TheDivisors.Numberof8s = (TheNumber \ 8)
    TheNumber = TheNumber - (8 * TheDivisors.Numberof8s)
    If 8 - TheNumber < Bias Then
      TheDivisors.Overage = 8 - TheNumber
      TheDivisors.Numberof8s = TheDivisors.Numberof8s + 1
      GetFactorization = TheDivisors
      Exit Function
    End If
  End If
  If TheNumber >= 4 Then
    TheDivisors.NumberOf4s = (TheNumber \ 4)
    TheNumber = TheNumber - (4 * TheDivisors.NumberOf4s)
    If 4 - TheNumber < Bias Then
      TheDivisors.Overage = 4 - TheNumber
      TheDivisors.NumberOf4s = TheDivisors.NumberOf4s + 1
      GetFactorization = TheDivisors
      Exit Function
    End If
  End If
  If TheNumber >= 2 Then
    TheDivisors.NumberOf2s = (TheNumber \ 2)
    TheNumber = TheNumber - (2 * TheDivisors.NumberOf2s)
    Debug.Print "at 2 the number " & TheNumber
    If TheNumber > 0 Then
      TheDivisors.Overage = 2 - TheNumber
      TheDivisors.NumberOf2s = TheDivisors.NumberOf2s + 1
      GetFactorization = TheDivisors
    End If
  End If
  If TheNumber > 0 Then
    TheDivisors.Overage = 2 - TheNumber
    TheDivisors.NumberOf2s = TheDivisors.NumberOf2s + 1
    GetFactorization = TheDivisors
  End If
  GetFactorization = TheDivisors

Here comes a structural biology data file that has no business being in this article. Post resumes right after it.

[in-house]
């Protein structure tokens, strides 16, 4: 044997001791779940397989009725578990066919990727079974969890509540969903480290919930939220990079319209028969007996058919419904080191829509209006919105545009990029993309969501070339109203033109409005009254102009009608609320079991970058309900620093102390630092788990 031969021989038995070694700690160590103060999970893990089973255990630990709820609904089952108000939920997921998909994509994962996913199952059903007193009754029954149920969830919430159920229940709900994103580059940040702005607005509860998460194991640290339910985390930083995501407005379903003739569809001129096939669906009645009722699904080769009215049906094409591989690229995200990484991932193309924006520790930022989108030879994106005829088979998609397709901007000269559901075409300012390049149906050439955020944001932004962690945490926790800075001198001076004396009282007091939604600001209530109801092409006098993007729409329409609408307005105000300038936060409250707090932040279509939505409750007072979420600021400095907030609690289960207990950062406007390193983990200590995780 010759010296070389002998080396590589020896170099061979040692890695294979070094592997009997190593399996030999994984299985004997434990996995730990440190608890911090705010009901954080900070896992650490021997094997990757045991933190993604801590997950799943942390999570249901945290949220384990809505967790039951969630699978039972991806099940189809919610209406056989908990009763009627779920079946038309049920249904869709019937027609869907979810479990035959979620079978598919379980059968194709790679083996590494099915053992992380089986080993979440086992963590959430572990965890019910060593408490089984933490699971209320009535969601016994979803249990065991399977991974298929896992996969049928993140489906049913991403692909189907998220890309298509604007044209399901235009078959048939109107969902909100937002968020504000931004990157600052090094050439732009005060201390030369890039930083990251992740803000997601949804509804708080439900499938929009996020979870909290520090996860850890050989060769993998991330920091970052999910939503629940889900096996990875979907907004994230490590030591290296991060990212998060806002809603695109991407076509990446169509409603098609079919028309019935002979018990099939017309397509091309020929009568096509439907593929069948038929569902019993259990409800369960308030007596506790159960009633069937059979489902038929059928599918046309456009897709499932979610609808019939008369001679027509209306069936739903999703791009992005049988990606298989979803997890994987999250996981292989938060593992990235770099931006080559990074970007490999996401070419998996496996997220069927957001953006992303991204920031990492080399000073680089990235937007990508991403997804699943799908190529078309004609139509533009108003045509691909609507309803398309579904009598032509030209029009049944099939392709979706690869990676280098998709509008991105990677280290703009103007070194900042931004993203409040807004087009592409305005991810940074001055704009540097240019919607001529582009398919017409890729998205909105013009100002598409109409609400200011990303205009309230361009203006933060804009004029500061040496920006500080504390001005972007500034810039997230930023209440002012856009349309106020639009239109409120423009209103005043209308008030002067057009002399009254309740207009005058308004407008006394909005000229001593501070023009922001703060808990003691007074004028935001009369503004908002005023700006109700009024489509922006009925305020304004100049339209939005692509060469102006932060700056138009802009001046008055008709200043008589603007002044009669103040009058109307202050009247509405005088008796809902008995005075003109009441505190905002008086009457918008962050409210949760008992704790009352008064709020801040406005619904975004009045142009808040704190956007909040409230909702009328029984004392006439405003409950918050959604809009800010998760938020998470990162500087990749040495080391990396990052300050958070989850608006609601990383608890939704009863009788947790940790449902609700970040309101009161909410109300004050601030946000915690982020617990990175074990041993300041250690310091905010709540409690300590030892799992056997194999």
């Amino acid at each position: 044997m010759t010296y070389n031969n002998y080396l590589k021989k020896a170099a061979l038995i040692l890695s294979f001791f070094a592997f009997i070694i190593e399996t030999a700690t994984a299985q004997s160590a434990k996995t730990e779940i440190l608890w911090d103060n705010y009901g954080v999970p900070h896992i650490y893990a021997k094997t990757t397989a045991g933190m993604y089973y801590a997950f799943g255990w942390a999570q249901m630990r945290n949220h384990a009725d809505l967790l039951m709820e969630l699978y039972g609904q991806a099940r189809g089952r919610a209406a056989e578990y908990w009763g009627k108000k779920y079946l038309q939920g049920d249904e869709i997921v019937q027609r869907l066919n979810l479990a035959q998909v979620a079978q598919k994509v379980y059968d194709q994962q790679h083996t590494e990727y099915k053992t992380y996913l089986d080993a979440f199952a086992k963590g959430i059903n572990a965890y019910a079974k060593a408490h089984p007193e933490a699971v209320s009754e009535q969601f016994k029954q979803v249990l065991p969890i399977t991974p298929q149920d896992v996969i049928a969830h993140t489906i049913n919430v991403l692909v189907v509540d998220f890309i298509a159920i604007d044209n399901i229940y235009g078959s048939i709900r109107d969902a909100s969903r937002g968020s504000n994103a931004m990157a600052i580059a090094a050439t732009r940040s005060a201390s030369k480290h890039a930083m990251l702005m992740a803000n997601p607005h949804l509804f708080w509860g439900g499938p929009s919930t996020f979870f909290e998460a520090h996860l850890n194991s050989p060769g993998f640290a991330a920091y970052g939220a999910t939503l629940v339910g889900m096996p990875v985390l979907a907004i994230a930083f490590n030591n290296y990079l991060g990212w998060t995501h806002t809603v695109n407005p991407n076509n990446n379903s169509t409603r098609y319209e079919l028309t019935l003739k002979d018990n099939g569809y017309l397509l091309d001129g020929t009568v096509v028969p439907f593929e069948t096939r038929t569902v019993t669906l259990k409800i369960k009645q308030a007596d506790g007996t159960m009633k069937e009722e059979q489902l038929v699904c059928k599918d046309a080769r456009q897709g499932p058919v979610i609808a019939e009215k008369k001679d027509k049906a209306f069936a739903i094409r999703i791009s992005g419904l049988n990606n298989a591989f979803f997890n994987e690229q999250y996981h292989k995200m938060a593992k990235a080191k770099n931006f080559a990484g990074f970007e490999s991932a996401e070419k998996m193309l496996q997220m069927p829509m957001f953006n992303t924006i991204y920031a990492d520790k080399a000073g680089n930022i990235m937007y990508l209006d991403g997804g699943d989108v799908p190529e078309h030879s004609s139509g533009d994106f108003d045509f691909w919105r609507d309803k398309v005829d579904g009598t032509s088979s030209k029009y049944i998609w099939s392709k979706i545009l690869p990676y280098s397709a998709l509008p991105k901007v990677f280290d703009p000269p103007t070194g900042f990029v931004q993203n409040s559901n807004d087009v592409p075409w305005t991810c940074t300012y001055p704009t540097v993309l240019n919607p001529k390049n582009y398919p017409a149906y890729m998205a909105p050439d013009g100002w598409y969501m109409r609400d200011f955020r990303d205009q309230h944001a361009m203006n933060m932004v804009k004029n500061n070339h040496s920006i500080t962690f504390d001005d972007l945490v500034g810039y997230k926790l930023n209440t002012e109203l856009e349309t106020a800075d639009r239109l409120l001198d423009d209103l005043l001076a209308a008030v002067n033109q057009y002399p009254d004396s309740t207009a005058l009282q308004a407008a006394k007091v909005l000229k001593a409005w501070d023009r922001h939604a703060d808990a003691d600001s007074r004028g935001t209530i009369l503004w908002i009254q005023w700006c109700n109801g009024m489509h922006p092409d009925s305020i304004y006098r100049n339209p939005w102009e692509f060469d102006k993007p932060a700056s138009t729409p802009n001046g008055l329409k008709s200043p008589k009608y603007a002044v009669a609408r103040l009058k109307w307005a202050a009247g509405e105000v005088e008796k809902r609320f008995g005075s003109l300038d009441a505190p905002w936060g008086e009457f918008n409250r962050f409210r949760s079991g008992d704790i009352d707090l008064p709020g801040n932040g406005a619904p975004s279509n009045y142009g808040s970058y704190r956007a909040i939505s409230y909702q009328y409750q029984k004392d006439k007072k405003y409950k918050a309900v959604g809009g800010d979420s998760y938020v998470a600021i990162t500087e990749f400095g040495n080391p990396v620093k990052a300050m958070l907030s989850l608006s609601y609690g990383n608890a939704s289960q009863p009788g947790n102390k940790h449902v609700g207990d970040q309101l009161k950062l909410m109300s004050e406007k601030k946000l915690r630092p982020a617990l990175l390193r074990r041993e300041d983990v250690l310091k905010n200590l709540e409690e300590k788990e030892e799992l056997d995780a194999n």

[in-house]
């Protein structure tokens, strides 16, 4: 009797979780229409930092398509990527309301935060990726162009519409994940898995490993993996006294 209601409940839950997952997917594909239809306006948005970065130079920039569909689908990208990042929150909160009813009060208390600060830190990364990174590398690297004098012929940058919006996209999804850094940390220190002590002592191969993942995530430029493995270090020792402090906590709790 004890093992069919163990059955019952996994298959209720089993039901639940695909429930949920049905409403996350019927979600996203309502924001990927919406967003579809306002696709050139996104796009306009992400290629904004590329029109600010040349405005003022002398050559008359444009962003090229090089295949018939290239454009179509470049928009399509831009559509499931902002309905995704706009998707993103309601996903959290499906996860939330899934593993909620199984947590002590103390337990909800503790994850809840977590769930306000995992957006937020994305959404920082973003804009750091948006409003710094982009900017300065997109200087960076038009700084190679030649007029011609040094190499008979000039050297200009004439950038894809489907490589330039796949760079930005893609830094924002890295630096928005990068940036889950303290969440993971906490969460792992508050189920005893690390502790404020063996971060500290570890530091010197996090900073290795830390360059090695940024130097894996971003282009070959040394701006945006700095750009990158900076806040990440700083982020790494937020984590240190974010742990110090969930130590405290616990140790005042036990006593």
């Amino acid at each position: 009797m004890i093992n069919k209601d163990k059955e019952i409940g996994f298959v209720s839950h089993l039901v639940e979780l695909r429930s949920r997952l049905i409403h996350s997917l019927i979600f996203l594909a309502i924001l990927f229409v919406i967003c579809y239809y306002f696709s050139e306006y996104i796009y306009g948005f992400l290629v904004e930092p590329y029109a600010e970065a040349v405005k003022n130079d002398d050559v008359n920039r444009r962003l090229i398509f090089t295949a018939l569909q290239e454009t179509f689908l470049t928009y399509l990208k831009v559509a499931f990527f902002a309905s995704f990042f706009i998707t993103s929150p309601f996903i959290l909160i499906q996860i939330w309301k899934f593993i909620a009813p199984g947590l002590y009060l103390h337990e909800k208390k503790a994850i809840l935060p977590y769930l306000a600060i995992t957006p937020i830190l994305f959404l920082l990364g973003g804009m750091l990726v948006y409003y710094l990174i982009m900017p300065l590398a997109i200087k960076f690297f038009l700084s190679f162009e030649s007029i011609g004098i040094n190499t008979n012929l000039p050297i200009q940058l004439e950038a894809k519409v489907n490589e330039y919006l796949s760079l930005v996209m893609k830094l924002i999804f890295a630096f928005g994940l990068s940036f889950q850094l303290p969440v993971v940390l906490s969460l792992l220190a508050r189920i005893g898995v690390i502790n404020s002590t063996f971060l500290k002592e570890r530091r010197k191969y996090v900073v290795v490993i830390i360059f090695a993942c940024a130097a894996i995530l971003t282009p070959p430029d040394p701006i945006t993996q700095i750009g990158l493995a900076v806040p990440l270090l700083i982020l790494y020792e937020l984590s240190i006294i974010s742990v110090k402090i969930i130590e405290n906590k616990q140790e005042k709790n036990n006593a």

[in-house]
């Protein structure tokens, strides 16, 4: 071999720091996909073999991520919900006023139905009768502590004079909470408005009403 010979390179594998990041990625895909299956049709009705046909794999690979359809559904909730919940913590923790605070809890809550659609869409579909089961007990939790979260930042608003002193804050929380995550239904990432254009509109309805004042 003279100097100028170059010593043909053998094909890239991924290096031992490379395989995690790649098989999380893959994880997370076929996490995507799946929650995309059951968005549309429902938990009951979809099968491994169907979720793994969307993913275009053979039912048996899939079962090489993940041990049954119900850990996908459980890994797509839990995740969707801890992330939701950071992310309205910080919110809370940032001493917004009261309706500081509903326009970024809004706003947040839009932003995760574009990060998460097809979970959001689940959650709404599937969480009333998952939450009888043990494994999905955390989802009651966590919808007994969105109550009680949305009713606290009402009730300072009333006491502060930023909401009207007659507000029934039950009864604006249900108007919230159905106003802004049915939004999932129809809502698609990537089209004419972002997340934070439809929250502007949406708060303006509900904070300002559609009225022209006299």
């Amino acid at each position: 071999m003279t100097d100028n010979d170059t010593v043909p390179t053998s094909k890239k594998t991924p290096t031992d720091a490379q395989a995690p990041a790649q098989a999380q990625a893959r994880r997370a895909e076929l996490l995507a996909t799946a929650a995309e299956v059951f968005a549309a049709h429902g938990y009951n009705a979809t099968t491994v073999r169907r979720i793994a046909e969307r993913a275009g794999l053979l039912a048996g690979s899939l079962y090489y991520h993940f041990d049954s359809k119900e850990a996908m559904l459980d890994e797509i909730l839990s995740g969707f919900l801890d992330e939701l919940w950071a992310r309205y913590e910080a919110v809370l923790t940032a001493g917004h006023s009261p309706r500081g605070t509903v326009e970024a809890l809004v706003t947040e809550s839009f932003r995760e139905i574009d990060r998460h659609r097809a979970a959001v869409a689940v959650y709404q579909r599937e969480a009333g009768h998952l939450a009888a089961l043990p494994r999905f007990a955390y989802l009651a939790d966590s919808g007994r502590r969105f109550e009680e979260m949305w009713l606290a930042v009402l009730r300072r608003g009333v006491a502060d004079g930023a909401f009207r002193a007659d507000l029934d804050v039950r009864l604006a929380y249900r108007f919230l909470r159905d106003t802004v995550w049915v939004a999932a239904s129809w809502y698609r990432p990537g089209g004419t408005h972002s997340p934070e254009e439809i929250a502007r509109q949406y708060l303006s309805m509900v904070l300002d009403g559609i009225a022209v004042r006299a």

End Function

So I think based on your definition this can be done serially. If it is true by your rules that for the number 72
4 X 16
1 x 8
is better than
6 x 12

In the second one you have only one case but 5 is less than 6. I originally thought you wanted to minimize the cases and not the sum of the multipliers.

So basically the logic is
Divide by 16. If 16 - remainder < bias, then add another 16. Example
79.
79 / 16 = 4 R 15
16-15 = 1 which is less than the bias so
add another group of 16 and the answer is
5 X 16 with overage of 1

Keep doing the same logic as you go downwards.

I think I captured your logic but it is a little strange. Not sure what you are final purpose is. So for the number 6 this gives
2x4
overage of 2 (since 2 is less than the bias of 3)
vs
1x4
1X2
 

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arnelgp

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Updated with "Bias"
 

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MajP

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@Hasslehump
You will need to look at both to see what meets your interpretation. Or if neither does. We took different interpretations. Arnelgp is looking at the bias before and I am after. Sometimes my answer is better sometimes his is. My guess is that you want to minimize the overage as well as the number of multipliers.

For 2
Arnelgp: 1x4 with overage of 2
Me: 1X2 (better)

For 5
Anrelgp: 1x8 with overage of 3
me: 2x4 with overage of 3 (same)

For 7
Anrelgp: 1x8, 1x2. with overage of 3 (that appears to be a bug should be just 1x8 with overage of 1, same problem with 8)
me: 2x4 with overage of 1 (better)

For 10
Arnelgp: 1x12 overage of 2 (better same for 11 and 13)
Me: 1x8, 1x2

For 17
Arnelgp: 1x16, 1x4 overage 3
me: 1x16, 1x2 overage of 1 (Better smaller overage)

For 18
Arnelgp: 1x16, 1x4, overage of 2
Me: 1x16, 1x2 (better no overage)

One solution could be to combine both of these methods of before and after. So for 18. If both solutions have the same multipliers (1 and 1) then pick the one with the smallest overage. Or for 10,11,13 take the solution with wth smallest sum of multipliers.